Jump to content

Search In
  • More options...
Find results that contain...
Find results in...


  • Content Count

  • Joined

  • Last visited


About notwanted

  • Rank
  1. so long as we're all on the same page about "Manhattan Murder Mystery" I'm fine about it.
  2. yes, i should've specified that "the front" was a Martin Ritt joint, I was just trying to be as fair a critic as possible to let people know what works of Woody's (inh any sense) I'd seen and what I haven't. it is a film often cited as the one where he does his best acting, veering from the neurotic schtick (although said neurotic schtick did get him an Oscar nomination for Best Actor in "Annie Hall.") I think maybe he did not direct "Play it Again, Sam" either- just appeared as an actor in it. in the book "alternate oscars"- which is terrific- author danny peary argues Allen should've won Best Actor for "play it again sam" and possibly "the front" too. Edited by: notwanted on Mar 25, 2014 9:02 AM
  3. you make a good point. sorry i even brought it up. woody's great films: "sleeper" ; "take the money and run" "radio days" woody's good films: "hannah and her sisters" (although I don't get why some consider it such a masterpiece) "what's up tiger lily?" "zelig" woody's films that, so sue me, underwhelm me: "annie hall", "BULLETS OVER BROADWAY" "husbands and wives" haven't seen but have heard they're good- "crimes and misdemeanors" (really wanna see it), "The Front", "manhattan" (too creeped out, ditto "everything you wanted to know about sex...") "play it again sam." ...and most of what he's done in the last decade. complete and utter dreck: "manhattan murder mystery" "everyone says i love you" "deconstructing harry," Edited by: notwanted on Mar 24, 2014 11:58 PM
  4. # teamHibi # teamWonderly. (for life) ps- THIS is a prime example of a terrific thread whose scrubbing from the boards would be a real travesty. pss- and yet, that scrub seems so imminent, no? psss- apparently putting the # symbol in front of something means it is formatted as a numbered item. Edited by: notwanted on Mar 24, 2014 5:57 PM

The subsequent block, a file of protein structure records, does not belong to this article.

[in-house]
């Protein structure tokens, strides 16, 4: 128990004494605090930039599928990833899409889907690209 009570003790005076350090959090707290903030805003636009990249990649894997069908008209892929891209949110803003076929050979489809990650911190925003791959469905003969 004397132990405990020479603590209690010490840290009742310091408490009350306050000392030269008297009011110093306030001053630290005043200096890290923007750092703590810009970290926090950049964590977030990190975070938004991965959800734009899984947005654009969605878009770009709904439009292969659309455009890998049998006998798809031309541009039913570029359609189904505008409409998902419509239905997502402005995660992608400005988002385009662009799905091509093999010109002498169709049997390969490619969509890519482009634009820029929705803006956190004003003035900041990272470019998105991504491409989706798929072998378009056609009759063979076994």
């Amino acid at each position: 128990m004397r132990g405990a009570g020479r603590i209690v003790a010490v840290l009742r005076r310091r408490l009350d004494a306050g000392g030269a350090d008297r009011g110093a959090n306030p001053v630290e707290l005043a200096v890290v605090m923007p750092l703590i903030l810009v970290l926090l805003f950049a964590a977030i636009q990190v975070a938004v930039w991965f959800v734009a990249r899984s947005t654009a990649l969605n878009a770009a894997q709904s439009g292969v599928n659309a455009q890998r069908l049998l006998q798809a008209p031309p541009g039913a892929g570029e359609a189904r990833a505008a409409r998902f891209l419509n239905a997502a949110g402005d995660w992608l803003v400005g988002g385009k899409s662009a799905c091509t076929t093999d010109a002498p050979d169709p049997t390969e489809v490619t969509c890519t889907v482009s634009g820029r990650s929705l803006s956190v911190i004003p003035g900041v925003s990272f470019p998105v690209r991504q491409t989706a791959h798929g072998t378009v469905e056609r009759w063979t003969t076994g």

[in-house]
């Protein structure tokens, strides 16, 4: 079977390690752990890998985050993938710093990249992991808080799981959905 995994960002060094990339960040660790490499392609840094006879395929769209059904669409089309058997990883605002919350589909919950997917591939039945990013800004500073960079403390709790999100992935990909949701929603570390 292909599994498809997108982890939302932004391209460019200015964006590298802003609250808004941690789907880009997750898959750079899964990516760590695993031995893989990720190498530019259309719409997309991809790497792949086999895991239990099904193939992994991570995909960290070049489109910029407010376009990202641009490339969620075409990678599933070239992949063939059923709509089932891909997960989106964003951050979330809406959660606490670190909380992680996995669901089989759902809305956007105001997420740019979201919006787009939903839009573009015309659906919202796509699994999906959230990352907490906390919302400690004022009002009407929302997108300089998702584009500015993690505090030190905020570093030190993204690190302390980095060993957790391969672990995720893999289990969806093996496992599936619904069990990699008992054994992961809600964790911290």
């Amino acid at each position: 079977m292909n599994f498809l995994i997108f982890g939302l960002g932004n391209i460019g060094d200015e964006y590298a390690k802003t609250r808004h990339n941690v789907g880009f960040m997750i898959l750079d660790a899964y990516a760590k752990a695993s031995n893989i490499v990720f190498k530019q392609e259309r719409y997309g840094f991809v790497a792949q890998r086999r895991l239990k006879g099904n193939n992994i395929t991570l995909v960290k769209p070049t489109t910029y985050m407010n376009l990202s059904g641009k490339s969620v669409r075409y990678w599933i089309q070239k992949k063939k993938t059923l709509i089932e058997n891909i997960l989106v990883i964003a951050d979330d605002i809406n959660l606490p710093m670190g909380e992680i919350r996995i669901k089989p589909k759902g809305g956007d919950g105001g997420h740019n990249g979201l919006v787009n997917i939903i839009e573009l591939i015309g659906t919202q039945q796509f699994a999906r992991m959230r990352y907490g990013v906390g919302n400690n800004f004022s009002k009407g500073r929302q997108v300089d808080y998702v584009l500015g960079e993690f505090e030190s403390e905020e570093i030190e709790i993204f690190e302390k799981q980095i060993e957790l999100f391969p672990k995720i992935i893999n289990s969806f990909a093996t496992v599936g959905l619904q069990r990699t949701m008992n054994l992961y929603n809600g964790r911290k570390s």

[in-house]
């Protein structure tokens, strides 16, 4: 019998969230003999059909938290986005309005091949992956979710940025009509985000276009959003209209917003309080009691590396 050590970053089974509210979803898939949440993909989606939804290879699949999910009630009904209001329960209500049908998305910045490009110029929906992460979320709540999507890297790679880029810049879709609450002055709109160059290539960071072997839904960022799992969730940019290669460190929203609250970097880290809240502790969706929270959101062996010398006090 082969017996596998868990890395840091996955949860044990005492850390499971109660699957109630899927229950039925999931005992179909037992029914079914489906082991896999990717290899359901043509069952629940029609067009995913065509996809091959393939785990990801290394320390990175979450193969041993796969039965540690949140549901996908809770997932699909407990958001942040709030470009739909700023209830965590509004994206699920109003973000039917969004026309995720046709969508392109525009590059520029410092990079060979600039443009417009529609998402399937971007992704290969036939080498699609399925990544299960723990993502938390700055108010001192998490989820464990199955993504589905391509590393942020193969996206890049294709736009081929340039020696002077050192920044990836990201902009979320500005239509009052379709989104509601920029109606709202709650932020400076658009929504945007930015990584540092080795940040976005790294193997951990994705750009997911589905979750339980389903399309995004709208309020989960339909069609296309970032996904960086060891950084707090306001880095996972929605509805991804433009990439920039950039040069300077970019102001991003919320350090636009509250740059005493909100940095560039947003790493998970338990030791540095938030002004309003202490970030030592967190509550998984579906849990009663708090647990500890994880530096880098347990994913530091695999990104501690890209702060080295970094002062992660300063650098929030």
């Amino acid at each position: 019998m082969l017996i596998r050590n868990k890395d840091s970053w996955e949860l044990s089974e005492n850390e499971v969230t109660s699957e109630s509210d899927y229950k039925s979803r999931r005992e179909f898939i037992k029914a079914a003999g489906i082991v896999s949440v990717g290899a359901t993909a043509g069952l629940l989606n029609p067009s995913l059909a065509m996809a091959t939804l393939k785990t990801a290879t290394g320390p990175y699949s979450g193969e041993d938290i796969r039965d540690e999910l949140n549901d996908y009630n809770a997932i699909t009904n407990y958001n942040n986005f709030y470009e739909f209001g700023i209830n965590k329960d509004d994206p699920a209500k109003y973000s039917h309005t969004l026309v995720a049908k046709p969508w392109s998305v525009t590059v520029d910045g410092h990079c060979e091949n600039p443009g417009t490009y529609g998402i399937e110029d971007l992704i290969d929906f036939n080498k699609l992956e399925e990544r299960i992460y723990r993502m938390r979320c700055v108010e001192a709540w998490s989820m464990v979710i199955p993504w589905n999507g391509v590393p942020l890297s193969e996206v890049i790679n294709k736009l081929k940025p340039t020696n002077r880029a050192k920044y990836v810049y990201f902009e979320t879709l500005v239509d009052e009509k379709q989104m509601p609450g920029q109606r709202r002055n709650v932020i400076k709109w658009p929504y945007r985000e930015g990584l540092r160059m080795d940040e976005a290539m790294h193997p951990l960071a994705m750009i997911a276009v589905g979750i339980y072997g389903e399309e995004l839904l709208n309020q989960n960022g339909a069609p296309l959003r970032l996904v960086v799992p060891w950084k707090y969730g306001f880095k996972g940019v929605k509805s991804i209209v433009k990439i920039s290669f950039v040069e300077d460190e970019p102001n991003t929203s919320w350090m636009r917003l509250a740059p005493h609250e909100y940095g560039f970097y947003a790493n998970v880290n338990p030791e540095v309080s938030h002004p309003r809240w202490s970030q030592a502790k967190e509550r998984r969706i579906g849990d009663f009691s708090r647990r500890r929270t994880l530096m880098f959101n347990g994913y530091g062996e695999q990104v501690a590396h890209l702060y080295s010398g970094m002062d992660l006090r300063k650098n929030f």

5. It extends beyond the threads vanishing. A fair share of posters- some of them long-time and valuable contributors- have been taken out behind the woodshed- no trial, no explanation, no nothing- and no coming back. And this site has become SO MUCH less in(n)teresting as a result.
  6. Since this film was shown as part of Oscar month, I feel the need to venture forth with my opinion that 1949 was one of the most intriguingly off-the-mark years in Academy history (and that's really saying something.) Four of the five Best Picture nominees were pretty weak, with only "The Heiress" being a worthy entry (and it's not exactly a "crowd pleaser.") and the worst of the lot- "All the King's Men"- was the winner. "King's Men" star Broderick Crawford became what more than one person has called "arguably the worst actor to win an Oscar" over Kirk Douglas and John Wayne; Mercedes McCambridge won supporting Actress for the only "off" performance I've ever seen her give; and Dean Jagger's woeful post-Oscar career makes his victory over Ralph Richardson, James Whitmore and Arthur Kennedy seem poorly thought-out in retrospect. The parody-worthy hokum of "The Stratton Story" beat "White Heat" for Best Original Story and a lot of weak performances made the cut white a lot of great ones did not (and a lot of great films were denied nominations- although some of them- "Gun Crazy", "White Heat" and "They Live By Night" come to mind- would've likely earned an internal audit of the voting system had they made the Best Picture race at the time. To take it back to "Three Wives"- it is curious to me that the film won Oscars for the direction and screenplay, because those are the two biggest problems of the film, and the two factors that cause the intriguing premise of the tale to not come anywhere near making payment in full on its terrific potential. I'm not quite sure how the director deserved to win when not a single performance in the film earned an Oscar nomination (and rightly so.) Jean Crain is stiff and humorless (as she often was) and Kirk Douglas seems unsure of himself (the clumsy, didactic dialogue he's given to recite doesn't help.) Ann Sothern is underused- not allowed to show any of the humor she exuded in most of her other roles; Linda Darnell is TERRIFIC, but- to take it back to the screenplay- the refusal of the author to allow the stories to blend in any way- throws the whole balance of the piece off (her story is EASILY the most compelling and the other two pale in comparison.) The structure of the screenplay- stiff and unimaginative- gives us no sense of cohesion or interplay between the characters, the three stories are told in a dry, episodic fashion, and the protagonists have really minimal interraction with one another- especially in the scenes on the boat where the suspense should have been at its greatest. Combine with that the aforementioned dialogue issues- (Douglas's clunky speechifying in his vignette comes to mind) and the dull production values (20th Century Fox produced some of the most visually uninteresting films of the late forties) and it's one of the most intriguing premises for a great film squandered that comes to my mind.